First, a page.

CardioVascular and Interventional Radiology

, Volume 41, Issue 3, pp 415–423 | Cite as

Lymphangiography and Lymphatic Embolization for the Treatment of Refractory Chylous Ascites

  • Gregory J. Nadolski
  • Nikunj R. Chauhan
  • Maxim Itkin
Clinical Investigation



Assess the effectiveness of conventional lymphangiography, MR lymphangiography, and lymphatic embolization for the diagnosis and treatment of refractory chylous ascites.

Materials and Methods

A retrospective review of 31 patients (M/F:16/15, average age 52) who presented for the management of refractory chylous ascites was conducted to assess the diagnostic value of conventional and MR lymphangiography and outcome of lymphatic embolization.


Of the total 31 patients, 25 presented with chylous ascites secondary to iatrogenic trauma and six patients with a non-traumatic etiology. All patients underwent conventional lymphangiography and nine underwent MR lymphangiogram. The lymphatic leak was visualized in 17/31 (55%) of the patients (15 of which were traumatic) and in 7/9 MR lymphangiograms (six traumatic and one non-traumatic). Embolization with n-BCA glue and/or coils of the leak was performed in 11 of the 17 patients whose leak was identified (65%) with resolution of chylous ascites in 9/11 (82%) patients. Lymphangiogram alone was curative in 7/20 (35%) patients. Overall, 16/31 patients (52%) had clinical resolution of ascites. Ascites resolved in 13/17 (76%) patients in whom the site of leak could be identified compared to 3/14 (21%) of patients in whom the site of leak could not be identified (p = 0.0038).


Lymphangiography and embolization can be used to treat chylous ascites. Identification of the site of leak is associated with significantly greater rate of clinical success compared to those whose site could not be identified.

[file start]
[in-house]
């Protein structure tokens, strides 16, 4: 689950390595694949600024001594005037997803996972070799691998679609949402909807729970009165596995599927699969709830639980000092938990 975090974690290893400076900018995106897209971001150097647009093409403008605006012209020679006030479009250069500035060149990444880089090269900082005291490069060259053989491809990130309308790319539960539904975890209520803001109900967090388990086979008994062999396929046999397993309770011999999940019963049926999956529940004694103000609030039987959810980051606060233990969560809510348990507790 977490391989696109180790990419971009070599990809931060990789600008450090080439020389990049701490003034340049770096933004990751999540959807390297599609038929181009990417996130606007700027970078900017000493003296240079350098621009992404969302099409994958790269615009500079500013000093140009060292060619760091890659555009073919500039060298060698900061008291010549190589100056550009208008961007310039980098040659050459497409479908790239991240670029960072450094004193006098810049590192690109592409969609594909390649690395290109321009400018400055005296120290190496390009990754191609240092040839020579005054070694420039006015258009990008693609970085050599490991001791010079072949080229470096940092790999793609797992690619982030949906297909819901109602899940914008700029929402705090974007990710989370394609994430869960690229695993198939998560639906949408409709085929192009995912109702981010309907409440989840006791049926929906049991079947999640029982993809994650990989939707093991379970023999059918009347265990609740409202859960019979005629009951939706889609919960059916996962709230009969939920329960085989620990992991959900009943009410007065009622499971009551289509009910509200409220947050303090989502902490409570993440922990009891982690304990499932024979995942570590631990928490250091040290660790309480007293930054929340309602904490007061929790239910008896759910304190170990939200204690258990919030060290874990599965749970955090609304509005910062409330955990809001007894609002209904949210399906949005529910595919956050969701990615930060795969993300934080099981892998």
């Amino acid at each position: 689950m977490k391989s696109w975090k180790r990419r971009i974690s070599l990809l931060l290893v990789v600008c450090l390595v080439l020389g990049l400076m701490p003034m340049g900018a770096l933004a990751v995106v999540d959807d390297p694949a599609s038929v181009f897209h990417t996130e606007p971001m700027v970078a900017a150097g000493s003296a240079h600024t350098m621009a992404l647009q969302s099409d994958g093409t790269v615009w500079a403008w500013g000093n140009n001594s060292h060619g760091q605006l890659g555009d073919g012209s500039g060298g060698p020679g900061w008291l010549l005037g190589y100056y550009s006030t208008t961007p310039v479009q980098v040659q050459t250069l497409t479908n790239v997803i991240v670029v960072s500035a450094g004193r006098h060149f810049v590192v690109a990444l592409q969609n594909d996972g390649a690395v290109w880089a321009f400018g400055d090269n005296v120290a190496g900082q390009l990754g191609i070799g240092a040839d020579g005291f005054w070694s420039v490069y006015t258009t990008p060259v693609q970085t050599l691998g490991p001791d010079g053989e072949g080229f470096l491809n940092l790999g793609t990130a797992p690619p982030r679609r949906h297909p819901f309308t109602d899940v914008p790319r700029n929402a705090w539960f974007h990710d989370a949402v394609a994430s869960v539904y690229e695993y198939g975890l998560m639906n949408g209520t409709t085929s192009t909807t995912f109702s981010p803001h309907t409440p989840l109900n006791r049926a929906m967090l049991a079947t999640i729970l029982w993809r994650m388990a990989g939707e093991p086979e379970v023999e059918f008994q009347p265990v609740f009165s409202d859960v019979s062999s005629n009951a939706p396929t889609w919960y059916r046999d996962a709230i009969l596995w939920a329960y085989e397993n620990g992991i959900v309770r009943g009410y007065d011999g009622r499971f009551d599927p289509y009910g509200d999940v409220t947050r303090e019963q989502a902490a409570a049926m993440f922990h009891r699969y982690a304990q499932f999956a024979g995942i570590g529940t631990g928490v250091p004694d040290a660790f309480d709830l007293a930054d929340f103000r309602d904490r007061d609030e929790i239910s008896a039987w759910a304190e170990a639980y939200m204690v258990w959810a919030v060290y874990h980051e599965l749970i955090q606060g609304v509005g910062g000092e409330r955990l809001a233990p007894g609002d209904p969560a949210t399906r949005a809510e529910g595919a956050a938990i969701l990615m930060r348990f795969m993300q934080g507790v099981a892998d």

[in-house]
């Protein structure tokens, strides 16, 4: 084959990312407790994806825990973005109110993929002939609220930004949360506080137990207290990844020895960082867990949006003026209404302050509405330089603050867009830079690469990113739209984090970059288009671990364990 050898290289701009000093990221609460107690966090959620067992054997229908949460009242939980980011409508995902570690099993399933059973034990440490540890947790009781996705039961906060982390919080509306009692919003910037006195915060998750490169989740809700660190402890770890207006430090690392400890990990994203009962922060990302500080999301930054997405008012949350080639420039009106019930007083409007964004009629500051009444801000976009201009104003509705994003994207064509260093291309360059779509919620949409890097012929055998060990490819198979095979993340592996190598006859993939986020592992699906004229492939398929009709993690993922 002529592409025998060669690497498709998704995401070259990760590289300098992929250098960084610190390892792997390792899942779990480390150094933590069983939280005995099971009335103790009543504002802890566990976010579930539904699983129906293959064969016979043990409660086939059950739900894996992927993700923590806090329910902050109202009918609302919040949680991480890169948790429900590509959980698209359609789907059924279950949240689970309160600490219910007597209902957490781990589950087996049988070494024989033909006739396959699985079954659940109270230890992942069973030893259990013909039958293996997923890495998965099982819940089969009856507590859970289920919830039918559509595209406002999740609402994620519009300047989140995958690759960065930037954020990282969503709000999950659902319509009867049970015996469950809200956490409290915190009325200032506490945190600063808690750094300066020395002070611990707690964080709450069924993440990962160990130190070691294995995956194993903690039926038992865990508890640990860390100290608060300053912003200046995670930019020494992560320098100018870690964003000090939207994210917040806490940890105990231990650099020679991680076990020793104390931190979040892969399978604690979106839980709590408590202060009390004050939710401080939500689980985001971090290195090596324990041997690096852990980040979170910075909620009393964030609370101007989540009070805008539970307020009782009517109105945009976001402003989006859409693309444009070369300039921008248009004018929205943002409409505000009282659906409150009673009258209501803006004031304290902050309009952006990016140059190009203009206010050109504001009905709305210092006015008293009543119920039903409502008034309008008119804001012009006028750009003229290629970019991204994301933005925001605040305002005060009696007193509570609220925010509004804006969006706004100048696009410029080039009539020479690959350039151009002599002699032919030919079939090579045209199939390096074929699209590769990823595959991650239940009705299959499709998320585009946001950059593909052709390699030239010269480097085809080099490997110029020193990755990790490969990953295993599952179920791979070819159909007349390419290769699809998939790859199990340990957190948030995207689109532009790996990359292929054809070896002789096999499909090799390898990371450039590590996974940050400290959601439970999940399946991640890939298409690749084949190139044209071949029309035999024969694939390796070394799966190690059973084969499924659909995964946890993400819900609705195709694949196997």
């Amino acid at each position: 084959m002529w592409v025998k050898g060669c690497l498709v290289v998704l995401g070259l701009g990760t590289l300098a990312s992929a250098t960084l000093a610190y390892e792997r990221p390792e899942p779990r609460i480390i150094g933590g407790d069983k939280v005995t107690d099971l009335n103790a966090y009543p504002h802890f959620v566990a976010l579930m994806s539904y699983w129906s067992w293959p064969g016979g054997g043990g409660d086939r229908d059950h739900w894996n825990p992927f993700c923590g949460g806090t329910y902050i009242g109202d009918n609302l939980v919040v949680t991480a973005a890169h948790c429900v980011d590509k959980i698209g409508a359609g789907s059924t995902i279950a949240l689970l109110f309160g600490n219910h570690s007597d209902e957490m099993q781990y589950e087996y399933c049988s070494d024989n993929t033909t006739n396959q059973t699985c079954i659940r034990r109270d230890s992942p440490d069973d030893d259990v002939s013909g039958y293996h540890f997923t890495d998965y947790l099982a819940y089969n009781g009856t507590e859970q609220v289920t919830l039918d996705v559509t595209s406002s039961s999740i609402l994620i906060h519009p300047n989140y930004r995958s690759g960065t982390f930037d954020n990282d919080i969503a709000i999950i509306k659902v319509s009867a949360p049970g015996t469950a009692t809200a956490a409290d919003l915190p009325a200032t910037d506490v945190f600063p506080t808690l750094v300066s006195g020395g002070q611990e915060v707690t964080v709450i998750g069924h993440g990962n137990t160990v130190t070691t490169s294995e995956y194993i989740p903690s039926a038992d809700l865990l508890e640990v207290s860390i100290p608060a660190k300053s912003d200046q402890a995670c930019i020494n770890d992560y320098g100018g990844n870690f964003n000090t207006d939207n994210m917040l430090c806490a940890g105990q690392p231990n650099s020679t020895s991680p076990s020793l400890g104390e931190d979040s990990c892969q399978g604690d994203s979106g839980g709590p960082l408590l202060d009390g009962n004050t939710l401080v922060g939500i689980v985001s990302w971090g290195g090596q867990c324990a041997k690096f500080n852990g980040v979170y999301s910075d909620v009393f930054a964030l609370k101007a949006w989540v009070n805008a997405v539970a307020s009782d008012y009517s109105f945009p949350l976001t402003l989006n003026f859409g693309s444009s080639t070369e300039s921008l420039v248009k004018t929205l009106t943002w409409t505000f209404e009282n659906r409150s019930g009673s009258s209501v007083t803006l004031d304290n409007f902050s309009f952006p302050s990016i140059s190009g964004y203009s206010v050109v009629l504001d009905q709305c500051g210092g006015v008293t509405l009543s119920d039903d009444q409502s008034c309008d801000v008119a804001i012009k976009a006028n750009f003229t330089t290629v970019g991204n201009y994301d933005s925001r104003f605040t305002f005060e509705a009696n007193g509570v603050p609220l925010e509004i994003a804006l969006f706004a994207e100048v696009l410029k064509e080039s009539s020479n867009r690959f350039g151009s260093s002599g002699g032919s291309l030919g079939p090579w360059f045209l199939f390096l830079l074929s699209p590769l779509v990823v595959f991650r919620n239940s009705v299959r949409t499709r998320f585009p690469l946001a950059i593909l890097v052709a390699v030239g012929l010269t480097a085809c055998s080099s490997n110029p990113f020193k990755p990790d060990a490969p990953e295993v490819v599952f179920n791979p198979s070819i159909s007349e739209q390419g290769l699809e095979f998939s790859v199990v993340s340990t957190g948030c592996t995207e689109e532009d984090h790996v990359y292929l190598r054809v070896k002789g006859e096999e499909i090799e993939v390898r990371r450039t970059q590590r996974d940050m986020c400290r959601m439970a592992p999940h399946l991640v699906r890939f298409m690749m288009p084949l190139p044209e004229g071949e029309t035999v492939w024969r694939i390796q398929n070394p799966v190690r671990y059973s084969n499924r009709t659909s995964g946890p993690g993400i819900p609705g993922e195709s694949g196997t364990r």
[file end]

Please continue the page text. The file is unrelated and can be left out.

Chylous ascites Embolization Lymphangiography 


Compliance with Ethical Standards

Conflict of interest

The authors declared that they have no conflict of interest.


  1. 1.
    Cárdenas A, Chopra S. Chylous ascites. Am J Gastroenterol. 2002;97:1896–900.CrossRefPubMedGoogle Scholar
  2. 2.
    Kaas R, Rustman LD, Zoetmulder FA. Chylous ascites after oncological abdominal surgery: incidence and treatment. Eur J Surg Oncol. 2001;27:187–9.CrossRefPubMedGoogle Scholar
  3. 3.
    Weniger M, D’Haese JG, Angele MK, Kleespies A, Werner J, Hartwig W. Treatment options for chylous ascites after major abdominal surgery: a systematic review. Am J Surg. 2016;211:206–13.CrossRefPubMedGoogle Scholar
  4. 4.
    Assumpcao L, Cameron JL, Wolfgang CL, Edil B, Choti MA, Herman JM, et al. Incidence and management of chyle leaks following pancreatic resection: a high volume single-center institutional experience. J Gastrointest Surg. 2008;12:1915–23.CrossRefPubMedGoogle Scholar
  5. 5.
    Leibovitch I, Mor Y, Golomb J, Ramon J. Chylous ascites after radical nephrectomy and inferior vena cava thrombectomy. Successful conservative management with somatostatin analogue. Eur Urol. 2002;41:220–2.CrossRefPubMedGoogle Scholar
  6. 6.
    Matsuda T, Fujita H, Kunimoto Y, Kimura T, Ogino K. Chylous ascites as a complication of laparoscopic colorectal surgery. Asian J Endosc Surg. 2013;6:279–84.CrossRefPubMedGoogle Scholar
  7. 7.
    Kawasaki R, Sugimoto K, Fujii M, Miyamoto N, Okada T, Yamaguchi M, et al. Therapeutic effectiveness of diagnostic lymphangiography for refractory postoperative chylothorax and chylous ascites: correlation with radiologic findings and preceding medical treatment. AJR Am J Roentgenol [Internet]. Am Roentgen Ray Soc. 2013;201:659–66. Available from:
  8. 8.
    Weniger M, D’Haese JG, Angele MK, Kleespies A, Werner J, Hartwig W. Treatment options for chylous ascites after major abdominal surgery: a systematic review. Am J Surg [Internet]. 2016;211:206–13. Available from:
  9. 9.
    Leibovitch I, Mor Y, Golomb J, Ramon J. The diagnosis and management of postoperative chylous ascites. J Urol. 2002;167:449–57.CrossRefPubMedGoogle Scholar
  10. 10.
    Evans JG, Spiess PE, Kamat AM, Wood CG, Hernandez M, Pettaway CA, et al. Chylous ascites after post-chemotherapy retroperitoneal lymph node dissection: review of the M. D. Anderson experience. J Urol. 2006;176:1463–7.CrossRefPubMedGoogle Scholar
  11. 11.